A Collateral Event of the 59th International Art Exhibition – La Biennale di Venezia
The PinchukArtCentre and Victor Pinchuk Foundation announce a new focus for their official collateral event, This is Ukraine: Defending Freedom at the Scuola Grande della Misericordia in Venice, from 23rd of April until 7th of August 2022.
The exibition, presented in partnership with the Office of the President of Ukraine and Ministry of Culture and Information Policy of Ukraine, champions the work of contemporary Ukrainian artists whilst also contextualizing Ukrainian history and culture with support from international artists.
Across two chapters, the exibition reasserts Ukraine’s cultural resilience that has always defined itself, even in the most challenging times, throught its ability to think and create critically. Artists refuse direct war narratives and instead reflect deeply on their meaning, origin and impact.
This is Ukraine: Defending Freedom is about strenght, it is about making, it is about friendship. But most of all, it is about our collective freedoms – the freedom to choose, the freedom to speak and the freedom to exist.
Across two chapters, the exhibition reasserts Ukraine’s cultural resilience that has always defined itself, even in the most challenging times, through its ability to think and create critically. Artists refuse direct war narratives and instead reflect deeply on their meaning, origin, and impact. This is Ukraine: Defending Freedom is about strength, it is about making, it is about friendship. But most of all, it is about our collective freedoms—the freedom to choose, the freedom to speak, and the freedom to exist.
The first chapter brings monumental and emotional works from three artists who continue to live and work in Ukraine during Russia’s war in Ukraine. The newly created pieces from Yevgenia Belorusets (1980), Nikita Kadan (1982), and Lesia Khomenko (1980) use the poetics of object evidence and the voice of witness to reflect on the realities of the war they bear witness to. The artworks are shown in dialogue with Ukrainian historical masterpieces, including works from Maria Priymachenko (Ukraine, 1909), Tetyana Yablonska (Ukraine, 1917), and an icon believed to be from artist Stefan Medytsky (Ukraine, 17th century).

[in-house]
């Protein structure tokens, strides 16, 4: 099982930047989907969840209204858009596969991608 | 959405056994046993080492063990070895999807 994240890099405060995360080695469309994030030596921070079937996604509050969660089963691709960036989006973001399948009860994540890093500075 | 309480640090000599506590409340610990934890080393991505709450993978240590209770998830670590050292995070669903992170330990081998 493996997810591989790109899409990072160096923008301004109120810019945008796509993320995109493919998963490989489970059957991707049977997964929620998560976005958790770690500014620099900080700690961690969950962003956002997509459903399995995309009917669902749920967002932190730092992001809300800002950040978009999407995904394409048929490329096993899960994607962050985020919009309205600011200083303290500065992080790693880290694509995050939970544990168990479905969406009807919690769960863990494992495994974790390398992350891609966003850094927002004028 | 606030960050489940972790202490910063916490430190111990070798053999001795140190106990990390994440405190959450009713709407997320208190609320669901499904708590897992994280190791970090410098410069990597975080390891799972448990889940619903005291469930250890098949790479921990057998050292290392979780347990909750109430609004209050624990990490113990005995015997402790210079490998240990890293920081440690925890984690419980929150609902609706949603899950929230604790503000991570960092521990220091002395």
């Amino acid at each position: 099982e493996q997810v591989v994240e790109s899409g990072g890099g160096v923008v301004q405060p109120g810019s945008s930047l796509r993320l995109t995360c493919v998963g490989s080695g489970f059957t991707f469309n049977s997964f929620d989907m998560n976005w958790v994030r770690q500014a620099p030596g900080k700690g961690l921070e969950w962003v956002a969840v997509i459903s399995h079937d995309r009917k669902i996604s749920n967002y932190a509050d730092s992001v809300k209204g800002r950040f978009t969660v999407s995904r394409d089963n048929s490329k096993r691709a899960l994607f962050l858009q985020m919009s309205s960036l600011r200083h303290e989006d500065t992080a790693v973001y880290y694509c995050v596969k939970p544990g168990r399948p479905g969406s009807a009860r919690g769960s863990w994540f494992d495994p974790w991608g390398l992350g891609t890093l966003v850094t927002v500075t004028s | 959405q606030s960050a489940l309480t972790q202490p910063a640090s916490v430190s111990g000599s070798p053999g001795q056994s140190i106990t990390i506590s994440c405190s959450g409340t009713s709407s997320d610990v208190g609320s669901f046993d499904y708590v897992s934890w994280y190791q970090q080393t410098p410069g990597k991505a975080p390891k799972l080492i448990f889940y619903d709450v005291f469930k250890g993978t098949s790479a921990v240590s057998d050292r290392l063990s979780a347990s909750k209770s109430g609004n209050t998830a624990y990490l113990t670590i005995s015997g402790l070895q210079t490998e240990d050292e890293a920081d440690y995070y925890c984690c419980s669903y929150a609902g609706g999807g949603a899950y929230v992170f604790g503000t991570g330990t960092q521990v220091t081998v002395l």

The second chapter presents Ukrainian artists alongside international artist friends, they overview a deep connection to the country whilst forming a common front against the war. Their works respond to the urgent need for the global community to rally around Ukraine. These include Marina Abramović (Serbia, 1946), Olafur Eliasson (Denmark, 1967), JR (France, 1983), Damien Hirst (UK, 1965), Boris Mikhailov (Ukraine, 1938), and Takashi Murakami (Japan, 1962). The works on show are, on one hand, in direct response to the war, for example, Damien Hirst made new work for the exhibition, and the work by Murakami’s War and Peace (2015) was created directly in support of Ukraine after Russia’s 2014 annexation of Crimea and occupation of parts of Donetsk and Luhansk regions. On the other hand, works are chosen together with the artists as personal statements deeply rooted in the urgency to respond. For example, in the work of Marina Abramović, Count on Us (2003), Abramovic says: “Personally, for me, it is very difficult to make an immediate response in a situation of war. I need time to process, and I am always interested in creating something that is not just about the war at that moment but is transcendental and that has a message which can be used for wars anywhere at any time. I presented my installation Count on Us in 2003, and it was related to the Balkan War. Today, truth and freedom are under attack by Russia, and we all must stand up against it because this is a crime against the whole humanity.”
“La luna di Kiev”, filastrocca di Gianni Rodari illustrata da Beatrice Alemagna. I ricavati delle vendite saranno interamente devoluti alla Croce Rossa Italiana per l’emergenza in Ucraina.
Nel giro di pochi giorni dallo scoppio della guerra in Ucraina, La luna di Kiev di Gianni Rodari è diventata virale, è stata condivisa sui social migliaia di volte e pubblicata su testate nazionali. A quasi 70 anni dalla prima pubblicazione, il celebre componimento tratto dalla raccolta Filastrocche in cielo e in terra è diventato il simbolo della richiesta di pace.